What is HHT?
HHT is a hereditary bleeding disorder (meaning it is passed down through generations) that is characterized by abnormal blood vessel formation resulting in telangiectasia and arteriovenous malformations (AVMs). A person with HHT has a tendency to form blood vessels that lack normal capillaries between an artery and vein. This means that in a person with HHT, arterial blood under high pressure flows directly into a low pressure vein without first having to squeeze through the many very small capillaries. This place where an artery is connected directly to a vein tends to be a fragile site that can rupture and bleed. Additionally, since the capillaries did not form correctly, they are not able to deliver oxygen to tissues as effectively.
What causes HHT?
HHT is caused by a change (called a variation or mutation) in one of several HHT-associated genes.
Having a mutation in an HHT gene causes blood vessels to form improperly, leading to the symptoms of HHT. Mutations in the ENG and ACVRL-1 (or ALK-1) genes account for 80% of all cases of HHT. There are at least two other genes that have not yet been identified that also appear to cause HHT symptoms in a smaller number of individuals.
The chance of a child inheriting the HHT gene mutation from a parent with HHT:
How is HHT inherited?
Above: One possible configuration of a family of five, where one parent has HHT. For each of the three children, there was a 50% chance of inheriting the HHT gene mutation. In this case, only one of the three children inherited HHT. Gender does not affect whether someone will inherit the disease.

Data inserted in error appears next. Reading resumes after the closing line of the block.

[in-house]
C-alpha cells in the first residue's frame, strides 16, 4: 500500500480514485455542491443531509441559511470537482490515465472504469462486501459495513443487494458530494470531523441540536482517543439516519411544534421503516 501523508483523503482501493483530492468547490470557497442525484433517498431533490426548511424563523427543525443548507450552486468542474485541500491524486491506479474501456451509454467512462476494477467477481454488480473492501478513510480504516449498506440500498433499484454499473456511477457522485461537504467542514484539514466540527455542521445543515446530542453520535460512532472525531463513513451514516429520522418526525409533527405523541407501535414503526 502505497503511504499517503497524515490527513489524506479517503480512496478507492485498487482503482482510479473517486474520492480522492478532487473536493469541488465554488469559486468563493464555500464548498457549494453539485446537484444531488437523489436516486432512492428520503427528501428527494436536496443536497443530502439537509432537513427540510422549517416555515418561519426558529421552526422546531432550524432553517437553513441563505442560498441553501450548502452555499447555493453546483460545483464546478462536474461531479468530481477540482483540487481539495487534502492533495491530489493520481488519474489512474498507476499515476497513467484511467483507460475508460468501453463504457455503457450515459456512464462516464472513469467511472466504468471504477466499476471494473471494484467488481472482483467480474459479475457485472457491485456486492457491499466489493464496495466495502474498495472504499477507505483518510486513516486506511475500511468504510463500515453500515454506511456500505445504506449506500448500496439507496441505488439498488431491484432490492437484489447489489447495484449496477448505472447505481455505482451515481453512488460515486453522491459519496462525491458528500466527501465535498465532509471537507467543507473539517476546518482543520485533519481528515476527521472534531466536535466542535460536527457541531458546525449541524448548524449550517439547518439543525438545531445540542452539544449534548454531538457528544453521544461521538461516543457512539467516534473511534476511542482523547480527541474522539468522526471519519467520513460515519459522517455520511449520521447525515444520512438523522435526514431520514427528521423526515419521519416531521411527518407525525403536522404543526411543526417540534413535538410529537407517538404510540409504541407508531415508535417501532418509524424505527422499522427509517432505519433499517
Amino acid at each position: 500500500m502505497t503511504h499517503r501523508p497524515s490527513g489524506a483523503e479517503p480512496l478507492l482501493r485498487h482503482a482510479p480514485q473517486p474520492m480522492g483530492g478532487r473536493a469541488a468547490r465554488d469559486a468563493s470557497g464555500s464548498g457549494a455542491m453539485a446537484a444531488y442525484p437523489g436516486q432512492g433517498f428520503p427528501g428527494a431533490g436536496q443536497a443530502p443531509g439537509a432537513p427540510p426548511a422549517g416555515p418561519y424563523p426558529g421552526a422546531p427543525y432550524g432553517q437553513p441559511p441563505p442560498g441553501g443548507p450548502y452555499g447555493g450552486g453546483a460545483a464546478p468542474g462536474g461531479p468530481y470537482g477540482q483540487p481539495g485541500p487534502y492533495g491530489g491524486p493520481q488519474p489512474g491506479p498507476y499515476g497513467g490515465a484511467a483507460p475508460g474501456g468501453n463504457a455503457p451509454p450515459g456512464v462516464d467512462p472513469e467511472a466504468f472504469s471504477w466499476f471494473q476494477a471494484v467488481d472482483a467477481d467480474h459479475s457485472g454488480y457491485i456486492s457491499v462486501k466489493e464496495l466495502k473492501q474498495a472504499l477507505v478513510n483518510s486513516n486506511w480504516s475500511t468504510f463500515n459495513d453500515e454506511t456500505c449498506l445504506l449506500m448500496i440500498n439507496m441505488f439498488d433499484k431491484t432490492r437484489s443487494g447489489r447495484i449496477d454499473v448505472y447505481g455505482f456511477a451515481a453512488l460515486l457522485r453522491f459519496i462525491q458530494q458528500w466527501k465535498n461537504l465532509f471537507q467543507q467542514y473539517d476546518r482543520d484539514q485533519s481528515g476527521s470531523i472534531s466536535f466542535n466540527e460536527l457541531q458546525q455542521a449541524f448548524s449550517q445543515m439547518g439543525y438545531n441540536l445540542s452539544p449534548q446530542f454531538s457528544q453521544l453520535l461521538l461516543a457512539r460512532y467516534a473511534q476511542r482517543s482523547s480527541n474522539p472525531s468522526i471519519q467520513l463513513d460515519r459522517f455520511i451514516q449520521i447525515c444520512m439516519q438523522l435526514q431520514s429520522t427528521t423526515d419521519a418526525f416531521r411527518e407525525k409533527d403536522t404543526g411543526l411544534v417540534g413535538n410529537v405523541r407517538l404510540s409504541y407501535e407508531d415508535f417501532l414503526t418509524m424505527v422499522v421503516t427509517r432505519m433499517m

HHT is an autosomal dominant genetic disorder. This means that if a parent has HHT, no matter their gender, each of their children will have a 50% chance of having HHT.
Every person has two copies of each gene, one copy from their mother and one from their father. A person with HHT has one mutated copy of an HHT-associated gene and one normal copy, the mutated copy causes their HHT. When a person with HHT has a child, he or she will either pass on the normal copy of the gene or the copy with the HHT-causing mutation. A child who inherits the HHT gene with the mutation will have HHT, while if a child inherits the normal copy of the HHT gene, they will not have HHT. Therefore, each time an HHT affected person has a child, there is a 50% (1 in 2) chance that the child will have HHT.
Nearly everyone with HHT will have inherited the disorder from a parent who also has HHT. In very rare cases, a change in an HHT gene occurs in the egg or sperm cell of someone who does not have HHT themselves. In these cases, the resulting child will have HHT, even though the parents do not.
HHT does not discriminate.
It affects males and females of all ages and ethnic groups.
1 in 5,000 people have HHT worldwide.
There are 70,000 HHT patients in the U.S.
How is HHT diagnosed?
A person can be diagnosed with HHT through either a clinical examination, genetic testing, or both.
The Curacao Criteria are used to diagnose HHT through clinical evaluation by a physician. Briefly, they are:
- Family History of HHT
Someone definitely has HHT is they have 3 or more of the above criteria. Someone possibly has HHT if they have 2 of the criteria. Finally, someone is unlikely to have HHT if they have less than two of the criteria.
Can HHT be treated?
Yes! Although there is not yet a way to prevent telangiectasia or AVMs from forming, most can be treated once they occur. They should be treated if they are causing a significant problem (as in the case of frequent nosebleeds) or if they have a high risk of causing a problem (such as a stroke from a Pulmonary AVM or brain VM). The current recommended treatment for telangiectasia or AVM depends on both the size and location in the body.
Signs & Symptoms
HHT is more than a nosebleed
Commonly asked HHT questions
HHT Treatment Centers
Over 60 worldwide